More than 19 months have passed since the Russian invasion of Ukraine began. After almost 600 days, Ukrainian troops are betting on drones to repel Russian aggression as Moscow seeks to strengthen its arsenals with the help of North Korea, which has significantly increased Russian rail transport. But the war continues unabated, and recently, the Ukrainian General Staff assured that the Kyiv Army continues to attack Russian troops with some success in two important sections of the front in the east and south of the country. Expert Carolyn Dudek, professor of Political Science and European Politics at Hofstra University (NY), analyzed for LA RAZÓN the situation of the Ukrainian counter-offensive and the future of the conflict in Eastern Europe.
Will the new Slovakian government support the EU in Ukraine?
The Slovak election results are problematic, but at the same time, like Hungary, if they want to benefit from the benefits of EU membership, they are not interested in stopping funding or arms shipments to Ukraine. Slovakia’s individual contribution to Ukraine is not significant, so its individual impact on the war effort may be negligible. They may paralyze some movement in the EU, but in the end, there are enough EU members who are strongly in favor of supporting Ukraine, and those countries can withhold funding for things that Slovakia wants.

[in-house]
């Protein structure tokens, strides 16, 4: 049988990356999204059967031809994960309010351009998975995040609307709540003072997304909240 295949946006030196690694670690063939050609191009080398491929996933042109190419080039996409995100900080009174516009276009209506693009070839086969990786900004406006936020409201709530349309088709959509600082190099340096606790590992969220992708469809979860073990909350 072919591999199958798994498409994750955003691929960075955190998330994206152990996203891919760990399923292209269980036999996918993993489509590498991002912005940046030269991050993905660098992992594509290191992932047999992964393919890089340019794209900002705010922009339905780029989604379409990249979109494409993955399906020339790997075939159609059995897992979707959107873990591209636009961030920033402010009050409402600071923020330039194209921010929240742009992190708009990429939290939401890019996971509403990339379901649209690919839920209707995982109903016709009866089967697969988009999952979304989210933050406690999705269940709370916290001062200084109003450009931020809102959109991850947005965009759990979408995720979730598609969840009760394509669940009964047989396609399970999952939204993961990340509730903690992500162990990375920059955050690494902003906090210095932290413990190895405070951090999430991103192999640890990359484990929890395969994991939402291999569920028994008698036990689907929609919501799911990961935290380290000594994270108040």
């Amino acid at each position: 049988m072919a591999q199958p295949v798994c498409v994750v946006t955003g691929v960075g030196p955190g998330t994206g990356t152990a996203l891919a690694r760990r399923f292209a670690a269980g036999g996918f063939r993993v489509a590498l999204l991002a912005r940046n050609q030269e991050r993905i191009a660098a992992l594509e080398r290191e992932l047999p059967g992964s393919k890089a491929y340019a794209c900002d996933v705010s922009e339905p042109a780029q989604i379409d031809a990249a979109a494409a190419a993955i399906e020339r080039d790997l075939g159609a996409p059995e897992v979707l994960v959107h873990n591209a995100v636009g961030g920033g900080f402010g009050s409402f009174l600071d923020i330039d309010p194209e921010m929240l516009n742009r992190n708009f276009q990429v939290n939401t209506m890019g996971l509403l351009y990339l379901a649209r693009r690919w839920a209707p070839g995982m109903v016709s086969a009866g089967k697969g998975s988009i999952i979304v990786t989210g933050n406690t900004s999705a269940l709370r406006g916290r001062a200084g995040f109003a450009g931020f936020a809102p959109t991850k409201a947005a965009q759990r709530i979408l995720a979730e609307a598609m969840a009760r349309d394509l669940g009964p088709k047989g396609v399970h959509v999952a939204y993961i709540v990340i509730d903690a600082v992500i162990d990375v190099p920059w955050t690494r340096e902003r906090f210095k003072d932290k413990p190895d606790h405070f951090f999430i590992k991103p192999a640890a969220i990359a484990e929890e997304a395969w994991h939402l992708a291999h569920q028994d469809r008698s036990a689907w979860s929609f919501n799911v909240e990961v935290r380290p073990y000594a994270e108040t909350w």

Is there fear of a complete transfer of support from the US and NATO once Trump reaches the White House?
Undoubtedly, a Trump administration means a change in policy. Financial support for Ukraine also depends on Congress, which holds the purse strings. The 2024 election may also influence the composition of the House of Representatives and the Senate. If there is enough political will in Congress to support Ukraine, US policy may not be as volatile as one might think. The United States is not interested in leaving Europe. However, the last Trump administration proved not to be pro-European. The change in administration will have a negative impact on the war in Ukraine and may leave Europe “alone.”
Will the slowness of the Ukrainian counteroffensive turn the war in Russia’s favor?
From a political or diplomatic point of view, the longer the war continues, the more difficult it is to get support from Europe and the United States to pay for it. We are starting to see members of Congress asking for support, and the elections in Slovakia also suggest that Europeans have similar problems.